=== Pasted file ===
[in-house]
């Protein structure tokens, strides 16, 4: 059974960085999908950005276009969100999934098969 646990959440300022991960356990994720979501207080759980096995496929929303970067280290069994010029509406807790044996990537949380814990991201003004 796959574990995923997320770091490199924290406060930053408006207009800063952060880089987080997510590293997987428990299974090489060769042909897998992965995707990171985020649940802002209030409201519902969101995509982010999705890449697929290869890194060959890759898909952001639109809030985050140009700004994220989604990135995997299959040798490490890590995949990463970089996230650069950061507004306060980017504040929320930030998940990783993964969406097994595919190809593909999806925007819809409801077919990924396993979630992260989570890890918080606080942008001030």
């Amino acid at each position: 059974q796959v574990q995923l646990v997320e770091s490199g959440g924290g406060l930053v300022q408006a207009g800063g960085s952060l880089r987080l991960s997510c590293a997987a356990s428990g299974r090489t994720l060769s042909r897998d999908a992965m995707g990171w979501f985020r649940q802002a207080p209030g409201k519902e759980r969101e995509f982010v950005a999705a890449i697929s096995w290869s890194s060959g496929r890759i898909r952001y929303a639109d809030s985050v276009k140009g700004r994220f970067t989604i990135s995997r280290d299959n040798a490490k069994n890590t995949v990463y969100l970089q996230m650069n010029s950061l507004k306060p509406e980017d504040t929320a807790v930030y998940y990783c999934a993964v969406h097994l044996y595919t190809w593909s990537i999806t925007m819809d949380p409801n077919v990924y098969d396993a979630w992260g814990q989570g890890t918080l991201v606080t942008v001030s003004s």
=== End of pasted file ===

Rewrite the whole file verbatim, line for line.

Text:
[in-house]
């Protein structure tokens, strides 16, 4: 059974960085999908950005276009969100999934098969 646990959440300022991960356990994720979501207080759980096995496929929303970067280290069994010029509406807790044996990537949380814990991201003004 796959574990995923997320770091490199924290406060930053408006207009800063952060880089987080997510590293997987428990299974090489060769042909897998992965995707990171985020649940802002209030409201519902969101995509982010999705890449697929290869890194060959890759898909952001639109809030985050140009700004994220989604990135995997299959040798490490890590995949990463970089996230650069950061507004306060980017504040929320930030998940990783993964969406097994595919190809593909999806925007819809409801077919990924396993979630992260989570890890918080606080942008001030």
């Amino acid at each position: 059974q796959v574990q995923l646990v997320e770091s490199g959440g924290g406060l930053v300022q408006a207009g800063g960085s952060l880089r987080l991960s997510c590293a997987a356990s428990g299974r090489t994720l060769s042909r897998d999908a992965m995707g990171w979501f985020r649940q802002a207080p209030g409201k519902e759980r969101e995509f982010v950005a999705a890449i697929s096995w290869s890194s060959g496929r890759i898909r952001y929303a639109d809030s985050v276009k140009g700004r994220f970067t989604i990135s995997r280290d299959n040798a490490k069994n890590t995949v990463y969100l970089q996230m650069n010029s950061l507004k306060p509406e980017d504040t929320a807790v930030y998940y990783c999934a993964v969406h097994l044996y595919t190809w593909s990537i999806t925007m819809d949380p409801n077919v990924y098969d396993a979630w992260g814990q989570g890890t918080l991201v606080t942008v001030s003004s």